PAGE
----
Medicare Post-Acute CareHome Health and Skilled Nursing Facility Cost Growth and Proposals for Prospective Payment Gao ID: T-HEHS-97-90 March 4, 1997
After relatively modest cost growth during the 1980s, Medicare's outlays for skilled nursing facilities and home health care have grown rapidly during the 1990s. Skilled nursing facility payments rose from $2.8 billion in 1989 to $11.3 billion in 1996, while home health care costs rose from $2.4 billion to $17.7 billion during the same period. This testimony discusses the reasons behind the costs growth for skilled nursing facilities and home health care and the administration's announced legislative proposals for these two Medicare benefits.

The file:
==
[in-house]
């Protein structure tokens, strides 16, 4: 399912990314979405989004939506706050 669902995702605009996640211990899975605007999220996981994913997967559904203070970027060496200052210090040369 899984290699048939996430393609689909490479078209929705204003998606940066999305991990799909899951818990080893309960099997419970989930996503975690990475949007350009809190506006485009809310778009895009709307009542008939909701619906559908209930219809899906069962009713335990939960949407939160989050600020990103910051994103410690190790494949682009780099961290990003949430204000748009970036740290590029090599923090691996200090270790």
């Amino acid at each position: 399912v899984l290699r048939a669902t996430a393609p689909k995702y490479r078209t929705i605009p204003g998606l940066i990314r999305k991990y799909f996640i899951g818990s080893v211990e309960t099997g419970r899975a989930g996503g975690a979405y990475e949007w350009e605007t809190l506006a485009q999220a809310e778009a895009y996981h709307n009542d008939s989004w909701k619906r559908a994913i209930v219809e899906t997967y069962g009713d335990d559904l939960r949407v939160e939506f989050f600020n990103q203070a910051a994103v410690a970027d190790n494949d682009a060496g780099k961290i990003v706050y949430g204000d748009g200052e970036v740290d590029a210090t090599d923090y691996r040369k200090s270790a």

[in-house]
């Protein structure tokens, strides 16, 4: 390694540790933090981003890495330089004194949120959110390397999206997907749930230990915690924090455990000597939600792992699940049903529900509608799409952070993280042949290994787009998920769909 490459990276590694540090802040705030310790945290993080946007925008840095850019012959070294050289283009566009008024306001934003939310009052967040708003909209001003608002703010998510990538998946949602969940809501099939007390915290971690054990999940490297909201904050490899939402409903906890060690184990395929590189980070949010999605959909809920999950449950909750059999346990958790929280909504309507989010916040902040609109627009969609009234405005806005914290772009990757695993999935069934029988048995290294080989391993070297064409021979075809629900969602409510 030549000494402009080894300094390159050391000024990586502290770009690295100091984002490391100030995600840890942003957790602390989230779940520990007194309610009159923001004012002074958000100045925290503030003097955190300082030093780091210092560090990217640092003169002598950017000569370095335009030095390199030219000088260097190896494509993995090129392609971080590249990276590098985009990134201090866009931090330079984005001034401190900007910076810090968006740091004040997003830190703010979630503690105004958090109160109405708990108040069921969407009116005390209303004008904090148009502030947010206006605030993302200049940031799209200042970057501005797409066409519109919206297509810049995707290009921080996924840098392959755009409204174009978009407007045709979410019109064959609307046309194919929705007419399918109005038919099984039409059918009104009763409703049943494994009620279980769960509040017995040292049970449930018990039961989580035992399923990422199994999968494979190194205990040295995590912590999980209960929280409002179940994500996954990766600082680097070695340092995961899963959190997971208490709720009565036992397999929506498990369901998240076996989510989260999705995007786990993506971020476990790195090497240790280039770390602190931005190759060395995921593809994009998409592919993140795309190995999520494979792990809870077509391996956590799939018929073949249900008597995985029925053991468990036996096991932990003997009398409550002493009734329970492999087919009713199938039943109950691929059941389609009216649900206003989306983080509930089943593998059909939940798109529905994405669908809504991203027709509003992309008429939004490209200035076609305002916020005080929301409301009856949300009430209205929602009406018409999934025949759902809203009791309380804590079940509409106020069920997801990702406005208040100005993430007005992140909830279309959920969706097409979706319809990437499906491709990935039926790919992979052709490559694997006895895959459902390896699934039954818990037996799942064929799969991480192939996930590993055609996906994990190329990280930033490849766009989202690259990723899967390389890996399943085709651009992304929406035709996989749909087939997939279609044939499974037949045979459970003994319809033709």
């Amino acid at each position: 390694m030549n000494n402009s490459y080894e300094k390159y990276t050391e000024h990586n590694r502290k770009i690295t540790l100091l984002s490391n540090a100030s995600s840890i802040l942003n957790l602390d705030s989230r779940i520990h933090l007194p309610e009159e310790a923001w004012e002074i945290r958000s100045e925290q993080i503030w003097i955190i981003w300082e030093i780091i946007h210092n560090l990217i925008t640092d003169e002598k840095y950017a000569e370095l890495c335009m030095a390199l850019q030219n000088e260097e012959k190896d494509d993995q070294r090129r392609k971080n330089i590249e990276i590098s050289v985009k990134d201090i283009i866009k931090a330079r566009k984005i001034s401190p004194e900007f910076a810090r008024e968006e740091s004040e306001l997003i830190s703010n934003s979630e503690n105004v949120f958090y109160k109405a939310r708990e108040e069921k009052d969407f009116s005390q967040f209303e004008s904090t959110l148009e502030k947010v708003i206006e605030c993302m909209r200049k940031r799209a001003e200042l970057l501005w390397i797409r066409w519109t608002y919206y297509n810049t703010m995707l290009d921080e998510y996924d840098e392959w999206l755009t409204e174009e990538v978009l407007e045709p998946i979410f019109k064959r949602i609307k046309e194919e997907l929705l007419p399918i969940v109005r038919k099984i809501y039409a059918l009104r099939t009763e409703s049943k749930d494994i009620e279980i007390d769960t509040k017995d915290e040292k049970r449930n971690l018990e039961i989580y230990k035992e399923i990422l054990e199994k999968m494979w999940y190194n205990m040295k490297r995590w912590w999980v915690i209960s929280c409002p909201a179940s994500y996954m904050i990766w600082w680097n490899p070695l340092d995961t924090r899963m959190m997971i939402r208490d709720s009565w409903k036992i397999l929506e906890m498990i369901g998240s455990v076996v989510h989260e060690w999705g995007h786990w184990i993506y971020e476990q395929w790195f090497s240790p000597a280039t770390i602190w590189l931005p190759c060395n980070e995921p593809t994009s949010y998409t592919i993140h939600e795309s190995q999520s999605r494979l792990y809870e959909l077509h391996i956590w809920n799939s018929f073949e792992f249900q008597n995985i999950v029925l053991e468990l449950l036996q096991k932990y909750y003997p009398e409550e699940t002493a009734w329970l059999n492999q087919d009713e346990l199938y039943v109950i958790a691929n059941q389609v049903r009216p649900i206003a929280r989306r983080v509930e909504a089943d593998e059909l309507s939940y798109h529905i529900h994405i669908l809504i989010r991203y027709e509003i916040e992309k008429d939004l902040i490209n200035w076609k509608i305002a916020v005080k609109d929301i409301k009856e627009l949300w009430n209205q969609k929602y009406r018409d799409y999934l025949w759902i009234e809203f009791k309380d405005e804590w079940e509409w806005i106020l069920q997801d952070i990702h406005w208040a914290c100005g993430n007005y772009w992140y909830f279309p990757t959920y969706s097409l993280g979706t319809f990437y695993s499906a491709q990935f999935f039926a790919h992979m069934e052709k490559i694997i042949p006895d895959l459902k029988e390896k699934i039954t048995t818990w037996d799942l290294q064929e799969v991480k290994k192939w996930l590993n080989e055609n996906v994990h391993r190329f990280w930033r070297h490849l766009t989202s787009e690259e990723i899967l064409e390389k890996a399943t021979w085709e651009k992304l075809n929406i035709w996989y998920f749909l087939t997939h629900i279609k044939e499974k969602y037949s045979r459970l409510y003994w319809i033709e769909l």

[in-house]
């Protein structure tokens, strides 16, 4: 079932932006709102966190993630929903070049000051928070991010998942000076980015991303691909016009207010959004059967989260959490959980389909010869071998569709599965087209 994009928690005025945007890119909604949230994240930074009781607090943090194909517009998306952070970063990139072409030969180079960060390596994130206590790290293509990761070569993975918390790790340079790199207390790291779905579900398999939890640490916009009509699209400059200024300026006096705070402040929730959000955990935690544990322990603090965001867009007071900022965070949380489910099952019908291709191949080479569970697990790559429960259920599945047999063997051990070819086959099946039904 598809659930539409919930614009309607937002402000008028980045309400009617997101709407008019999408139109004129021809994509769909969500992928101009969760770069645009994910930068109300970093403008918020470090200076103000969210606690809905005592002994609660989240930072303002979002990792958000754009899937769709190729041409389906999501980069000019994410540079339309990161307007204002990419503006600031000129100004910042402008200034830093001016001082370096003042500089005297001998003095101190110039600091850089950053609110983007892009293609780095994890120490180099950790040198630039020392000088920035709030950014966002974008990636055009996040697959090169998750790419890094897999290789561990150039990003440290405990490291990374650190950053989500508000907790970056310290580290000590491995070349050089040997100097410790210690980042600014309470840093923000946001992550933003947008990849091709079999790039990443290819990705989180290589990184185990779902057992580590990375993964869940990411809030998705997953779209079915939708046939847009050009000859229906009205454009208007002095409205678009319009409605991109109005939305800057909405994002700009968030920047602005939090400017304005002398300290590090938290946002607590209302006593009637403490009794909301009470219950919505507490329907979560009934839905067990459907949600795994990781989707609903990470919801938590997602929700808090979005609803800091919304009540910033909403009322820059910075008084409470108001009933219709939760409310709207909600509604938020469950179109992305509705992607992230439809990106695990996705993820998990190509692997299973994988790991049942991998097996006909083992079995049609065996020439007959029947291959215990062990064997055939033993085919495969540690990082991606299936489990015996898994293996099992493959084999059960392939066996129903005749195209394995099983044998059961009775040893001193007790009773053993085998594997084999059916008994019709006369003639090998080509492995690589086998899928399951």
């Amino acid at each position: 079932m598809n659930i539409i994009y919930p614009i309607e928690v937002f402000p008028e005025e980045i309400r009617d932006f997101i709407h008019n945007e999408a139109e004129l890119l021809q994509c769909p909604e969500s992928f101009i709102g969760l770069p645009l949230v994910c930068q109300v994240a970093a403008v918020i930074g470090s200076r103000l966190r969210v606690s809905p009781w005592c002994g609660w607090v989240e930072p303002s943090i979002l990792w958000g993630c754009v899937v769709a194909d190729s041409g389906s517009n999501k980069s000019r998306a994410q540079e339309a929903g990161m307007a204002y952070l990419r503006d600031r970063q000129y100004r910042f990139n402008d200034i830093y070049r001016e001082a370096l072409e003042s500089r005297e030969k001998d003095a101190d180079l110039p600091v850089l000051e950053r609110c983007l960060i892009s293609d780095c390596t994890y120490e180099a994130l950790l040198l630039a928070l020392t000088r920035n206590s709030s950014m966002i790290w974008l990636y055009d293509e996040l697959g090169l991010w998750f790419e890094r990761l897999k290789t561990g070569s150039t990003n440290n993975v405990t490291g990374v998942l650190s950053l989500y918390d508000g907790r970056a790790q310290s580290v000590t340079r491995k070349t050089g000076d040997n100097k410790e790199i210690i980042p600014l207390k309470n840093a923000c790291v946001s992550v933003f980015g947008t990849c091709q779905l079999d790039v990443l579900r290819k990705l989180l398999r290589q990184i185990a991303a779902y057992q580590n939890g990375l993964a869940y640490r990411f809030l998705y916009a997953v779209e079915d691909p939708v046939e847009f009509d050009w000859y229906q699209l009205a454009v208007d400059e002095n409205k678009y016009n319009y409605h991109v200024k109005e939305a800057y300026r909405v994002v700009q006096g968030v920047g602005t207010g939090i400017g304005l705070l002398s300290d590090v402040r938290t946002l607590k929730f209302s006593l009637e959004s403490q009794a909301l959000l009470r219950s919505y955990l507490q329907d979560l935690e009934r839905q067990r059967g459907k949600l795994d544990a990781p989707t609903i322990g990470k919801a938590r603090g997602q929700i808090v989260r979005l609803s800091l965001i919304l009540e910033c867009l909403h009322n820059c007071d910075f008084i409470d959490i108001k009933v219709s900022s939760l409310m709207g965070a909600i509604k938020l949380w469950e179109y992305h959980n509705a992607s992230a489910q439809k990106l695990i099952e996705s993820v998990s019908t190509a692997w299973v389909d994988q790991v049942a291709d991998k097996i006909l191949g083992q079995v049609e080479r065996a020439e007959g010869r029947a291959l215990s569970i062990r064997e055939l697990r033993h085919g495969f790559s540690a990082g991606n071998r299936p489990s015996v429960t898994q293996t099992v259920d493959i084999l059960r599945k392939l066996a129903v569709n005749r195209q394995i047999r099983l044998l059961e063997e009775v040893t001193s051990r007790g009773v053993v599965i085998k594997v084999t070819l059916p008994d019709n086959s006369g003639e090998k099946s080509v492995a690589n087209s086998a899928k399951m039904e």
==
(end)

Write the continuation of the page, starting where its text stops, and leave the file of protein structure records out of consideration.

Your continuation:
GAO noted that: (1) Medicare's SNF costs have grown primarily because a larger portion of beneficiaries use SNFs than in the past and because of a large increase in the provision of ancillary services; (2) for home health care costs, both the number of beneficiaries and the number of services used by each beneficiary have more than doubled; (3) a combination of factors led to the increased use of both benefits: (a) legislation and coverage policy changes in response to court decisions liberalized coverage criteria for the benefits, enabling more beneficiaries to qualify for care; (b) these changes also transformed the nature of home health care from primarily posthospital care to more long-term care for chronic conditions; (c) earlier discharges from hospitals led to the substitution of days spent in SNFs for what in the past would have been the last few days of hospital care, and increased use of ancillary services, such as physical therapy, in SNFs; and (d) a diminution of administrative controls over the benefits, resulting at least in part from fewer resources being available for such controls, reduced the likelihood of inappropriately submitted claims being denied; (4) the major proposals by the administration for both SNFs and home health care are designed to give the providers of these services increased incentives to operate efficiently by moving them from a cost reimbursement to a prospective payment system; (5) however, what remains unclear about these proposals is whether an appropriate unit of service can be defined for calculating prospective payments and whether the Health Care Financing Administration's databases are adequate for it to set reasonable rates; (6) the administration is also proposing that SNFs be required to bill for all services provided to their Medicare residents rather than allowing outside suppliers to bill; and (7) this latter proposal has merit, because it would make control over the use of ancillary services significantly easier.